RequestRateLimiter is one of the many gateway filters offered by SCG. The implementation determines whether a request is allowed to proceed or has exceeded its limit. The implementation lets you (optionally) plug in a key to manage limiting the number of requests to different services. While it is customizable to implement how to resolve a key, the gateway comes with one that uses a user’s Principal name. A secured gateway is needed to resolve a user’s principal name, but you have the option to implement the KeyResolver interface to instead resolve a different key from the ServerWebExchange. You can point to a custom KeyResolver bean (for example, named customKeyResolver) in the configuration by using a SPEL #{@customKeyResolver} expression. The following listing shows the KeyResolver interface:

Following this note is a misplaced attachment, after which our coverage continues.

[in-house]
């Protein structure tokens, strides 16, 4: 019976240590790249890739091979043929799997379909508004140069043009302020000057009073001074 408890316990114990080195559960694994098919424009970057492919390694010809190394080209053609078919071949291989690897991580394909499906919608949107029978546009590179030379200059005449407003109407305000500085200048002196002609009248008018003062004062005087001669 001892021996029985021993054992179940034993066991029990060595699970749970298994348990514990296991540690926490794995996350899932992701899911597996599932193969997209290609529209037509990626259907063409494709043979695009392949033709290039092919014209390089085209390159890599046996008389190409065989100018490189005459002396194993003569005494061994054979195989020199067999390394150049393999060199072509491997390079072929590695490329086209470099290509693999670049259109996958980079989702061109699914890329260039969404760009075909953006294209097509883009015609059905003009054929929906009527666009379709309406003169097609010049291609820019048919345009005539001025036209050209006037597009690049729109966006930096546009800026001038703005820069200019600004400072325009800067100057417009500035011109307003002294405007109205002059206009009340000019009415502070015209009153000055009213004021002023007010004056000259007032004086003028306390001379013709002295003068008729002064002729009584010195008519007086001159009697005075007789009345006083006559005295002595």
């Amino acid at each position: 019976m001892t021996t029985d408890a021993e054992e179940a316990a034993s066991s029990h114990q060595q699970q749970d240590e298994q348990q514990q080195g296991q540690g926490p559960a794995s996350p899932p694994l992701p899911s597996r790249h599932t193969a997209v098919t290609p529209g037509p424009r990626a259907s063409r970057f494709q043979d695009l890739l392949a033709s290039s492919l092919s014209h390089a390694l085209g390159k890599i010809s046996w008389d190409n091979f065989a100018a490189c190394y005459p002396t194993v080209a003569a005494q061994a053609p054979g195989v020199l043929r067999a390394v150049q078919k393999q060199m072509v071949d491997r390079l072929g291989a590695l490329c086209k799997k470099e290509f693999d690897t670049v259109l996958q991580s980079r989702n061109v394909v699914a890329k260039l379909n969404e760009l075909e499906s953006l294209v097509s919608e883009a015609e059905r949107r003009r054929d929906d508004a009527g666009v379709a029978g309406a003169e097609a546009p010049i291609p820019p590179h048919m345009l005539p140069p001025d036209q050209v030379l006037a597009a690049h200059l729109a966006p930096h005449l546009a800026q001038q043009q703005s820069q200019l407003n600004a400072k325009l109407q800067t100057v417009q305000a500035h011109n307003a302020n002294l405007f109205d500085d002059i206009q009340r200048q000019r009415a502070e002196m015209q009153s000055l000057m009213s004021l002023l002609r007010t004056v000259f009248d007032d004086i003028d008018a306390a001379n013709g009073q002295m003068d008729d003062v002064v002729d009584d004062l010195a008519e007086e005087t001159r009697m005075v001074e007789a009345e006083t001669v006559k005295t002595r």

public interface KeyResolver {
    Mono<String> resolve(ServerWebExchange exchange);
}

The gateway would deny requests if no key was resolved. To let the gateway accept a missing resolved key, you can set the following property:

spring.cloud.gateway.filter.request-rate-limiter.deny-empty-key=false

You can also specify a status code that the gateway should report when it could not figure out a key by setting the following property:

spring.cloud.gateway.filter.request-rate-limiter.empty-key-status-code=

Consider a blueprint architecture in which a gateway controls limiting API consumptions by using Redis. The provided Redis implementation uses the Token Bucket algorithm. To use it, you need to include the spring-boot-starter-data-redis Spring Boot starter dependency in the gateway application. Basically, the token bucket algorithm uses balance tokens as a means to maintain an accumulating budget of utilization. The algorithm assumes tokens will be added to a bucket at a certain rate while calls to an API consume from these tokens. One API invocation may perform many operations to compose a response in order to fulfill a request (think of GraphQL-based APIs). In such cases, the algorithm helps to recognize that one invocation may cost an API more than one token.